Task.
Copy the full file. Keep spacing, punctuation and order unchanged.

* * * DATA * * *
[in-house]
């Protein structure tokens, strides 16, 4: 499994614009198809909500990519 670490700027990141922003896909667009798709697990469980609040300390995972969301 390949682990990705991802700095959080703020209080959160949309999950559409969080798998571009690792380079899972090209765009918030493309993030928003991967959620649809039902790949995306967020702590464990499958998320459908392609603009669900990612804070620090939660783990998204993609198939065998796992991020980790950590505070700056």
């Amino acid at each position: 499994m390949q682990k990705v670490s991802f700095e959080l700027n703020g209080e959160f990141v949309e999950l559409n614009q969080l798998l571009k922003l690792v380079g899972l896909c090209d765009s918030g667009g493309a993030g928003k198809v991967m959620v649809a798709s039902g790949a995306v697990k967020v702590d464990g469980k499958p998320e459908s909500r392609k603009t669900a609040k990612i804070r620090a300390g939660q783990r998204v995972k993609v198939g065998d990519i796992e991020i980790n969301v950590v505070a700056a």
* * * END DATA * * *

[in-house]
């Protein structure tokens, strides 16, 4: 499994614009198809909500990519 670490700027990141922003896909667009798709697990469980609040300390995972969301 390949682990990705991802700095959080703020209080959160949309999950559409969080798998571009690792380079899972090209765009918030493309993030928003991967959620649809039902790949995306967020702590464990499958998320459908392609603009669900990612804070620090939660783990998204993609198939065998796992991020980790950590505070700056």
């Amino acid at each position: 499994m390949q682990k990705v670490s991802f700095e959080l700027n703020g209080e959160f990141v949309e999950l559409n614009q969080l798998l571009k922003l690792v380079g899972l896909c090209d765009s918030g667009g493309a993030g928003k198809v991967m959620v649809a798709s039902g790949a995306v697990k967020v702590d464990g469980k499958p998320e459908s909500r392609k603009t669900a609040k990612i804070r620090a300390g939660q783990r998204v995972k993609v198939g065998d990519i796992e991020i980790n969301v950590v505070a700056a």